An Attack on Skepticism

In this week’s reading, G.E. Moore explores the concept of certainty in a direct attack on skepticism. He begins his argument with the supposition: “I know for certain that I am standing up” (Moore 361). Using this claim as an example, he goes on to highlight the fallacy of the justified true belief account of knowledge, suggesting it is impossible to establish true sureness over the supposition that one knows for certain when they are standing up. Moving broader, he offers that if one can never know for certain that they are standing up, they also can never truly know that they are conscious and not dreaming. As we human beings define our vitality by our ability to be self-aware, he essentially throws our entire existence into question.

As Moore further blurs the lines between dreams and reality, uncertainty and certainty, he proves that these concepts may not actually exist as the purely dichotomous entities that we usually assume. Instead, it is entirely possible that we can be deceived by “the evidence of our senses” (Moore 363). He states: “For if it is not certain that I am not dreaming, it is not certain that I even have the evidence of my senses that I am standing up” (Moore 363). In other words, if one lacks definitive evidence that they are not dreaming, that uncertainty can be extended over any supposition such as whether or not one is actually standing up.

Although this destruction of certainty would seem to upset and disturb most people (perhaps even send a philosophy student to the hospital), Moore handles this notion with relative tranquility. He accepts that we may never know anything for certain yet remains comfortable with the idea that it is highly unlikely that we are all constantly in a dream-like state. By looking at the matter from a quasi-probabilistic perspective, rather than an emotional one, Moore is able to withhold passing judgments and is more successful in dismissing skepticism.

If everyone lived as a skeptic, constantly refuting the idea of any truths including a “real world”, there would simply be no motivation or accountability. Moore would agree that while it is important to grapple with the notion of certainty, attempts to absolutely destroy it are neither productive nor factual-based. Trying to prove that one is not conscious is just as fruitless as searching for conclusive evidence that one is in fact dreaming. As frustrating as that notion may seem at first, Moore accepts it with relative ease and perhaps we all should too in order to survive in this uncertain world.


(I found this cartoon to be a perfect illustration of the frustrating and redundant nature of skepticism that Moore touches on)


3 thoughts on “An Attack on Skepticism

  1. I like how you touched on Moore’s relatively large amount of comfort with not having clear-cut answers. On page 363 he introduces the disjunctive syllogism “I either have the evidence of my senses that I am standing up or have a experience which is very like having the evidence of my senses that I am standing up.” This is not like the disjunctive syllogisms that I am used to; usually both provide a sort of answer. However, the second half of this disjunctive syllogism puts Moore in a very abstract sort of world. These two possibilities are very different from one another and I agree that for most people it would be hard to accept that either one can be true.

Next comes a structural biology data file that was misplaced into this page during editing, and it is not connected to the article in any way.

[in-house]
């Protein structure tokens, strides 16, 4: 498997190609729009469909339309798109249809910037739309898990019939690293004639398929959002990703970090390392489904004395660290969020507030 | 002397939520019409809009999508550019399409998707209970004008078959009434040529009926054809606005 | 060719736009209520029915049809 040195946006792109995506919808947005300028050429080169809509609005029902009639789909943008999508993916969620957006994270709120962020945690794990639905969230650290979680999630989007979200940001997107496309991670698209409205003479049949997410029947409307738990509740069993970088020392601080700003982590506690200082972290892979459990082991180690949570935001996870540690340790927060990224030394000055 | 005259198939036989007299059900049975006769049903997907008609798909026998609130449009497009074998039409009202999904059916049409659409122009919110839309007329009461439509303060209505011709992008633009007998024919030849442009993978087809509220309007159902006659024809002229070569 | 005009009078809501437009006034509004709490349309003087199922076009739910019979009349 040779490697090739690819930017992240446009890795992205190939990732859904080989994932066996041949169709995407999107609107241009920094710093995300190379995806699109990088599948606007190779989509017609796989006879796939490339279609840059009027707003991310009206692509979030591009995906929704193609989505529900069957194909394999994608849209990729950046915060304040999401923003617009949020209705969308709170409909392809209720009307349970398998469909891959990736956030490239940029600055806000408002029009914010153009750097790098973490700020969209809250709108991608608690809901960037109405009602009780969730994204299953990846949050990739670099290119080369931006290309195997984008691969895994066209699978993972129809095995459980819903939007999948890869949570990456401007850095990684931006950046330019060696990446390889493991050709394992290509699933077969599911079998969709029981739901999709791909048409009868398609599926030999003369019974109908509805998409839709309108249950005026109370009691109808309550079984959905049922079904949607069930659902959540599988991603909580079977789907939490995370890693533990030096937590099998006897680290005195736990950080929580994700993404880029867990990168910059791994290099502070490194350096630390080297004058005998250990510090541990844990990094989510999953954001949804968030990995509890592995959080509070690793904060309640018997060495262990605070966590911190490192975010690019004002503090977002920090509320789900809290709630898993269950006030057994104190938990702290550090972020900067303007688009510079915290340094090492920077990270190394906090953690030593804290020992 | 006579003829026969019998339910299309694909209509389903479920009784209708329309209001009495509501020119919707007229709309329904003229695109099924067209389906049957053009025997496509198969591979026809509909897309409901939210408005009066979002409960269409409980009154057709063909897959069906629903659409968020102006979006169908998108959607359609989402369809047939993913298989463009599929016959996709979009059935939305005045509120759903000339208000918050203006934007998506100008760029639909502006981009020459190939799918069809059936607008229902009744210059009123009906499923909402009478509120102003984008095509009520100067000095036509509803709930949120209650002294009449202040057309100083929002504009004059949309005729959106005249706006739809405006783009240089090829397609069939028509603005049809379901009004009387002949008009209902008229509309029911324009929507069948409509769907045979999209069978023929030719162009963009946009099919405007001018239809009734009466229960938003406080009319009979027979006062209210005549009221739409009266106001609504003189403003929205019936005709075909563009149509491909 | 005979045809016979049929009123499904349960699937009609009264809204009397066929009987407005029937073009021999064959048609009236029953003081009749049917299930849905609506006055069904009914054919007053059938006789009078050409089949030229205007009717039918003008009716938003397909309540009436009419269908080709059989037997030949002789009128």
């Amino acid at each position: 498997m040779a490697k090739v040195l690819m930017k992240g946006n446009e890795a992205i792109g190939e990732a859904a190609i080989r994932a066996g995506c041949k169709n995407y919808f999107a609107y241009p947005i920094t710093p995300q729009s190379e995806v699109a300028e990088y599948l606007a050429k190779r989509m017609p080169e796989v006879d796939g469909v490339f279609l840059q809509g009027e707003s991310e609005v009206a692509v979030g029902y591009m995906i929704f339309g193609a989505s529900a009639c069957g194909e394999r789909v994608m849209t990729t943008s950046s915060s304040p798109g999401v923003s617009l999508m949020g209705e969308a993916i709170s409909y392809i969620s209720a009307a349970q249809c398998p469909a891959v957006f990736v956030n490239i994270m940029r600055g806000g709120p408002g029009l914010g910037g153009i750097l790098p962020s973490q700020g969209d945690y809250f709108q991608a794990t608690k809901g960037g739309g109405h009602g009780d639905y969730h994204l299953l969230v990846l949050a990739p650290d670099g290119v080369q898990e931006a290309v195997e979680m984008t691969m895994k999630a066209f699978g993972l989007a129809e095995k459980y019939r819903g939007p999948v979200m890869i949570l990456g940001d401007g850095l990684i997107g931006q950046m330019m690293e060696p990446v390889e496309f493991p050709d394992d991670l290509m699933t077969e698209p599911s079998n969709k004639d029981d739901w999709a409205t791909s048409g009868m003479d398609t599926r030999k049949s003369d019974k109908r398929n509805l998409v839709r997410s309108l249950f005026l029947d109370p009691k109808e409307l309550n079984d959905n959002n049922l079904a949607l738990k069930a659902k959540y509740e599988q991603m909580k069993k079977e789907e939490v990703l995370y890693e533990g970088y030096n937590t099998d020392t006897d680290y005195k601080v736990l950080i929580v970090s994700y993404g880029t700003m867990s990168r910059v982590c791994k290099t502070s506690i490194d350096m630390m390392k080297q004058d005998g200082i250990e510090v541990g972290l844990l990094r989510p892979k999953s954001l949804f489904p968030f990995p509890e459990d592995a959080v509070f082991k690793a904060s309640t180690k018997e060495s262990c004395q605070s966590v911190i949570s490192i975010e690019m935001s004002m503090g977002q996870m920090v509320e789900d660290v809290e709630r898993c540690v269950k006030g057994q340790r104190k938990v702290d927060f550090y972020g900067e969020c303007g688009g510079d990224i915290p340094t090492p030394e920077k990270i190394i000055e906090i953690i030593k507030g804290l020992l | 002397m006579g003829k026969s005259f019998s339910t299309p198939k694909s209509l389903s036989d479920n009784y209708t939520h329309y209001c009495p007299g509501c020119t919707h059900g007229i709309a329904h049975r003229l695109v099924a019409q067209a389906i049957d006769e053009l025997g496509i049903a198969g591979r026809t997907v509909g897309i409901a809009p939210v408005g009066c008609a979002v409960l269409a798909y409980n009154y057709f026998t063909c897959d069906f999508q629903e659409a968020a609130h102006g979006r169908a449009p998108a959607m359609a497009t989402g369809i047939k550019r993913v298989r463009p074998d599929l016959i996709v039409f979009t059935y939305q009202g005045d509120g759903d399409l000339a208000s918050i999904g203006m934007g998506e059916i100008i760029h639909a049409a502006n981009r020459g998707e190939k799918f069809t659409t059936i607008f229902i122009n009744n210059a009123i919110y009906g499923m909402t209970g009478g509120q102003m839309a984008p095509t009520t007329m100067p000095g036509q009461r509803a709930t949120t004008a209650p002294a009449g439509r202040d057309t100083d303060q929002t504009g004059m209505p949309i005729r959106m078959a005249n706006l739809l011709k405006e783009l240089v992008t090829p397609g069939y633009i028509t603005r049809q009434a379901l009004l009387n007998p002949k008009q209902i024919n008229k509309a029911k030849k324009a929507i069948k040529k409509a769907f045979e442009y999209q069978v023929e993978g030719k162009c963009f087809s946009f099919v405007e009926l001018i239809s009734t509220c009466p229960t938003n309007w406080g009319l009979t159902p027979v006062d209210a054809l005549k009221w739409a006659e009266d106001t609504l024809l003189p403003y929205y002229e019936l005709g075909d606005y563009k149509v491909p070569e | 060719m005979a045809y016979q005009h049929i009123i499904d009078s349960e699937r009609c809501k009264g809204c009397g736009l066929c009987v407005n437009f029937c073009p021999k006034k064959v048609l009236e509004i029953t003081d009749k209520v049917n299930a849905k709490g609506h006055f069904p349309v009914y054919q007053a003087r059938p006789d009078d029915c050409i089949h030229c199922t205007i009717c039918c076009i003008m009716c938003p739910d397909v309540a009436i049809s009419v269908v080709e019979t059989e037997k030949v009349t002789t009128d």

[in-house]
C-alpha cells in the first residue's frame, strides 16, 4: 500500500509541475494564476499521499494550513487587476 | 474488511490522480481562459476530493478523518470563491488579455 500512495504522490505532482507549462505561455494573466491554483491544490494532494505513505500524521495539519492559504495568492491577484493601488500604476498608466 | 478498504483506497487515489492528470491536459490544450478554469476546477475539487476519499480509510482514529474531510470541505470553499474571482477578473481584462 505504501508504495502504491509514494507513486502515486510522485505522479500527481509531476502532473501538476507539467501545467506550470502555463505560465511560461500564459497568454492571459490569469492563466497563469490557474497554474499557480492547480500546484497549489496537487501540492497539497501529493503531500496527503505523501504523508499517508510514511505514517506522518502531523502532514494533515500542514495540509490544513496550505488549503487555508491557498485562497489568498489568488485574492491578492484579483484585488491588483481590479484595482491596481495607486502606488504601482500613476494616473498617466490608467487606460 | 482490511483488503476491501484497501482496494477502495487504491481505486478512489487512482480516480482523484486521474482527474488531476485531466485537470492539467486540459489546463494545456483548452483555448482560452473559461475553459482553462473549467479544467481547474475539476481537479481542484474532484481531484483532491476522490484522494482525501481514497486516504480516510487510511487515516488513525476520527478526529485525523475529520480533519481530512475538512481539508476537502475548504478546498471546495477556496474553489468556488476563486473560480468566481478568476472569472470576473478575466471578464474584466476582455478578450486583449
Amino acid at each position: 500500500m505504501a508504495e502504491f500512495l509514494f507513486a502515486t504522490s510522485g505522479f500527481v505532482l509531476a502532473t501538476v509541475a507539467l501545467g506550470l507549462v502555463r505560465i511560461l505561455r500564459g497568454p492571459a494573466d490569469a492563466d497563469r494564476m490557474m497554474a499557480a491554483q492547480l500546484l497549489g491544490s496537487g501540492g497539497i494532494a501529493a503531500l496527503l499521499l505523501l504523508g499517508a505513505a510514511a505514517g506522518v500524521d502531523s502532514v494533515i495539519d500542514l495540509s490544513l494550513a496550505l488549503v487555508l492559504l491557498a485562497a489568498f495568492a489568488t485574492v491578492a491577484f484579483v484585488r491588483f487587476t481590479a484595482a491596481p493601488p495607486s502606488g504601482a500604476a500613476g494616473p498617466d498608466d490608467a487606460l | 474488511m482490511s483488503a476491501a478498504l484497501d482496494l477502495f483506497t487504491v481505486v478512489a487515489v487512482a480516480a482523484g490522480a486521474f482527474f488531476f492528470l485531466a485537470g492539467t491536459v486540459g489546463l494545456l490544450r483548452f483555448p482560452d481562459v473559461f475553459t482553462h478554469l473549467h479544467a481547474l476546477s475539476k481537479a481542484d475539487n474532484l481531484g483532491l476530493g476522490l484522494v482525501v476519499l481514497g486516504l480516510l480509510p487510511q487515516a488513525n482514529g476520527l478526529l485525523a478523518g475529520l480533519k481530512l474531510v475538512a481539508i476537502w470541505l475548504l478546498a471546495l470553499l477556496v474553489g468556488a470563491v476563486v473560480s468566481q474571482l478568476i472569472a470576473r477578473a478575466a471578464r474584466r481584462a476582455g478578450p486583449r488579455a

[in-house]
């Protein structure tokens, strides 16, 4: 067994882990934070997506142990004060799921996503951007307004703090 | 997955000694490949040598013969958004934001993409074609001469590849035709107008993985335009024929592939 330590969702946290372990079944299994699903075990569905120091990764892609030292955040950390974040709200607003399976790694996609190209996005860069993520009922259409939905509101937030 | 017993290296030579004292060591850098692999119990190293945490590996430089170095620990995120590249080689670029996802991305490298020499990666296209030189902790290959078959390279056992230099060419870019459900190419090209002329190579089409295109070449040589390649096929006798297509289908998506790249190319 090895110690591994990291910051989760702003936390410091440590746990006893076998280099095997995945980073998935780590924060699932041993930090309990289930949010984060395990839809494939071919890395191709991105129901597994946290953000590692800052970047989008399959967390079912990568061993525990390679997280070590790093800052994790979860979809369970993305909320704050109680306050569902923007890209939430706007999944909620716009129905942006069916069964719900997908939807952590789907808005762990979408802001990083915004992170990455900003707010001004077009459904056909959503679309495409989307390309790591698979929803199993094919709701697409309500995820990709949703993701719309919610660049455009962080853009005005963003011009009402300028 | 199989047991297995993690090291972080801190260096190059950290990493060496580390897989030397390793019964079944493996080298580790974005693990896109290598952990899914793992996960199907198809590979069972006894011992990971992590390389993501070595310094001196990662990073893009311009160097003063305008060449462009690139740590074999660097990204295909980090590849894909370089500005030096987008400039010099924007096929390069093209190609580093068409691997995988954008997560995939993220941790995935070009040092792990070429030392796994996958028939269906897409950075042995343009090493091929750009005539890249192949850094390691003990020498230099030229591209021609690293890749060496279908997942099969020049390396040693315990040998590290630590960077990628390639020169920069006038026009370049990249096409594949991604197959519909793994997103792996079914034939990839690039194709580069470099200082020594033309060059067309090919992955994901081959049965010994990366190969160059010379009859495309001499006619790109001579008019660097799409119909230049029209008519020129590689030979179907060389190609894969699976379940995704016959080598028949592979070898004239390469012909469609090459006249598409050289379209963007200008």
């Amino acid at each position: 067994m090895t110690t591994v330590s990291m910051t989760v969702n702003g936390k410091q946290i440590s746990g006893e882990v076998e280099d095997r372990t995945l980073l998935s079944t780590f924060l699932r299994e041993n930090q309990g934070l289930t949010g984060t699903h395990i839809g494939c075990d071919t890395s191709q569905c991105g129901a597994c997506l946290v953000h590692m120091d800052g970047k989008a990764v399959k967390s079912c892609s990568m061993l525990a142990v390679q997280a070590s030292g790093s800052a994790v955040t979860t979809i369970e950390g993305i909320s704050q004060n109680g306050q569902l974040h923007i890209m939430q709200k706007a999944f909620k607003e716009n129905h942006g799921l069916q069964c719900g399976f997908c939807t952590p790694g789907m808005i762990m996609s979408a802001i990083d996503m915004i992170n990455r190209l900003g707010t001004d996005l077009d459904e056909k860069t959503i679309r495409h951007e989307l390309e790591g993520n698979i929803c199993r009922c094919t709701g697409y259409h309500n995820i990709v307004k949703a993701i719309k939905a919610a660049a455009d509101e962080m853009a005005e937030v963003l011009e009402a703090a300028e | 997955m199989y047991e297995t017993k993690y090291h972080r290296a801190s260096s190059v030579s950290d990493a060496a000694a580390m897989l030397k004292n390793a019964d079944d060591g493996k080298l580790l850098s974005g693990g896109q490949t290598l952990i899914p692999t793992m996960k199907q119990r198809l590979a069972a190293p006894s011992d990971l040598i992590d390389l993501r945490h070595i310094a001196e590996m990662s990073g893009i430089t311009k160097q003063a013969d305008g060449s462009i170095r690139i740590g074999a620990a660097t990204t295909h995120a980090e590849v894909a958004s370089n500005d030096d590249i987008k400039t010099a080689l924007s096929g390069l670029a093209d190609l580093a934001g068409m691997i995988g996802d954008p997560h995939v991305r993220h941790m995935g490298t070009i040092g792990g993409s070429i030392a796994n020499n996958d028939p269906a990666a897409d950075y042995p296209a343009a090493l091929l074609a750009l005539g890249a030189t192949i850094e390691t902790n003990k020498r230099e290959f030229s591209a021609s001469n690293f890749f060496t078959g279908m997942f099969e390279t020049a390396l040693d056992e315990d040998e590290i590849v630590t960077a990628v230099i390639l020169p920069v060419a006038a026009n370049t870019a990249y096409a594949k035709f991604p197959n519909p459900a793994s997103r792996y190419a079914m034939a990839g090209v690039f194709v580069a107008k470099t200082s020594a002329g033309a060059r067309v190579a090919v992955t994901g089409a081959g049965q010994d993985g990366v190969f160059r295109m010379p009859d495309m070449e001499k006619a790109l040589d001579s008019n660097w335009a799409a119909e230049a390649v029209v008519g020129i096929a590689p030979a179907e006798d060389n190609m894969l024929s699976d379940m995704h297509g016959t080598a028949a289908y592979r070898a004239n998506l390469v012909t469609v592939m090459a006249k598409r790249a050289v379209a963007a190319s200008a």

2. I also completely agree with Moore in needing to be curious but not so skeptical that everything is called into question, including one’s state of being. I think it is interesting that he turns the proof back onto the skeptics because this was a critical move. If anything can fit for P, then that means the very thought of dreams could be false. So it stops nowhere with the skeptical argument and they don’t really even know that they aren’t real because their basis for being in a dream could also be a dream. I think it is important to note that, if one could know there were dreams before, couldn’t they also say that since we have moments when we are dreaming, at a certain point we all know that we are not, our awake phase, so couldn’t we just be awake since we do know that there are possibilities of dreams we know there must be possibilities of the after awake phase because if not, we could not differentiate to the point to even know that dreams existed.

    I also really like the cartoon you used! Because it’s like, get a grip already, how can we ever stop this never ending cycle of being skeptical. Like clearly, theres a point where we do know something because if we didn’t, how could we differentiate the different events and states of that concept. Like clearly if they haven’t met, he doesn’t believe that they have, but then the other guy going on like that leads to absolutely no resolve.

  3. I like the title of your blog post “An Attack on Skepticism.” Moore is so obviously an anti-skeptic. What I like about Moore’s argument is that it summarizes what the skeptic thinks and he basically does the work for the skeptic. I agree with Moore’s arguments fully. There is no need to be skeptical about everything and everyone. If we simply use logical arguments, we can see what we know or believe. I like that Moore brings in the idea of memories at the end of his argument (the last page.) The idea of memories proves that maybe we are not dreaming because we have the ability to remember.

Leave a Reply